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Diary of the Dead

Diary of the Dead

There’s a tendency in some high and low circles to instantly enshrine any new work from classic horror-meister George A. Romero, good-natured, jocular guy that he is, as a way of validating not only his formidable zombie oeuvre but also the seventies horror movie canon itself. Always the most overt of that bunch in his penchant for toothy sociopolitical commentary, Romero has often traded in rather glib social satire since the revelation of his 1978 Dawn of the Dead; whereas Tobe Hooper and John Carpenter’s genre work has mostly been greeted with retrospective praise and analysis, Romero’s never made any bones about his intent. His easy-to-bottle concepts have always had a clever ring—the pop-allegorical purity of brain-devouring zombies shambling through a shopping mall was a great idea waiting to happen. The pitch for the latest incarnation of his series of pre-apocalyptic undead films, Diary of the Dead, in which he has a group of nattering film-schoolers wielding cameras to capture the mayhem as it unfolds, is likewise, a no-brainer.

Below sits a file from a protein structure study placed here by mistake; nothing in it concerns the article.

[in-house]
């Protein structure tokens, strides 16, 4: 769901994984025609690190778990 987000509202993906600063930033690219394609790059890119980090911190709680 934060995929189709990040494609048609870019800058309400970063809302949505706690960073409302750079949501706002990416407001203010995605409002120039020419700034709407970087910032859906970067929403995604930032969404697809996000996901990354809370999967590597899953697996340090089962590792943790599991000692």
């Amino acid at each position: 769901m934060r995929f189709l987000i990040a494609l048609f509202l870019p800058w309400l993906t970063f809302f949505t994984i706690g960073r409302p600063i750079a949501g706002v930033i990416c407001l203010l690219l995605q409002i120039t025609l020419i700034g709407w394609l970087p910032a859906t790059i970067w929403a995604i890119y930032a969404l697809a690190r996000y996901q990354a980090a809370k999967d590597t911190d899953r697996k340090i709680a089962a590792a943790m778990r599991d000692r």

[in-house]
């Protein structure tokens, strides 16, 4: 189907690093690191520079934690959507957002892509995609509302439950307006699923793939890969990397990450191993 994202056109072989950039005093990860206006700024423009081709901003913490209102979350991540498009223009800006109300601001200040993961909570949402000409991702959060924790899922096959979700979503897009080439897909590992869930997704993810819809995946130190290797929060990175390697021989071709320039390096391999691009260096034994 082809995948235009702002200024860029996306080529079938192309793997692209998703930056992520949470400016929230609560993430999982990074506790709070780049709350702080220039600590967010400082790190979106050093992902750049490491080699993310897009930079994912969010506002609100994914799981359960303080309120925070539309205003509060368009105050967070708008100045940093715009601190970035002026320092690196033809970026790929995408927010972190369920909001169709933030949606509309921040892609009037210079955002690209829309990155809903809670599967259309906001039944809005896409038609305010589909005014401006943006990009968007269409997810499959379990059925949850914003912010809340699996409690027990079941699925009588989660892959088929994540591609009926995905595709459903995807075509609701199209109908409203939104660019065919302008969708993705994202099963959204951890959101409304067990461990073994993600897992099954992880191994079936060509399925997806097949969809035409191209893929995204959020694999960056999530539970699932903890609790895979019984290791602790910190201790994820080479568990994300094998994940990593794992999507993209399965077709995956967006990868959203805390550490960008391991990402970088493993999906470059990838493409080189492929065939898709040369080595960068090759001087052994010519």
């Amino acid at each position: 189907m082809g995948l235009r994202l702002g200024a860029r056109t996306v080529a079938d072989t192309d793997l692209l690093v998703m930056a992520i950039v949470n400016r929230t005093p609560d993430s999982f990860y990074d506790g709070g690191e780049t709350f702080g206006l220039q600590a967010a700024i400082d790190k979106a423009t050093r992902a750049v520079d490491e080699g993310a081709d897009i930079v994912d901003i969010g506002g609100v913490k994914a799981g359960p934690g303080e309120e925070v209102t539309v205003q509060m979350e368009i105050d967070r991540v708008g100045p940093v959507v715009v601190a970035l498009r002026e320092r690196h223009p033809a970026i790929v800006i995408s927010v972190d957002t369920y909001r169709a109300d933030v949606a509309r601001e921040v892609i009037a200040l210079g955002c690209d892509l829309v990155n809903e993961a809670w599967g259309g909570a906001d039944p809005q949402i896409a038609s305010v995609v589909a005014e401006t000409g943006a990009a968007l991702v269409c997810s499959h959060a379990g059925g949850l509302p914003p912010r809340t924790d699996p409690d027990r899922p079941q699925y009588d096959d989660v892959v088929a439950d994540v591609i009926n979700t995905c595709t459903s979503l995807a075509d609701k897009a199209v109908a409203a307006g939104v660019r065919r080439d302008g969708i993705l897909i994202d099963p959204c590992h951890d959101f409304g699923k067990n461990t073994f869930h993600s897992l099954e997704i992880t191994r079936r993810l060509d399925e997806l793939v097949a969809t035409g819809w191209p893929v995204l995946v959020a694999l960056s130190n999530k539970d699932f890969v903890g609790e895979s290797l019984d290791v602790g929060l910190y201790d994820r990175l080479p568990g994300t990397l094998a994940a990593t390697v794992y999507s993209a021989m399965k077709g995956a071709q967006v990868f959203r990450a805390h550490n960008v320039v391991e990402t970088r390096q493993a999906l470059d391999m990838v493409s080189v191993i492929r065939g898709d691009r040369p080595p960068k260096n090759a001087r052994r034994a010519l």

Yet as smartly staged, and even emotionally tender as it often is, Romero’s latest, with its central and oft-repeated mistrust of the “new information age,” also can’t help but seem a little like the product of aged paranoia—like your pissed-off grandpa, a little preachy and slightly doddering. By now, criticism of twenty-four-seven news cycles, the rapidity of internet communication, and the impossibility of gleaning truth amidst so much unreality, is simply by the book, a dire prognostication of information cataclysm blind to the prospects of new forms of community building, and which does little more than demonize contemporary young filmmakers as (yawn) cannibalistic voyeurs. Click here to read Michael Koresky’s review of Diary of the Dead.

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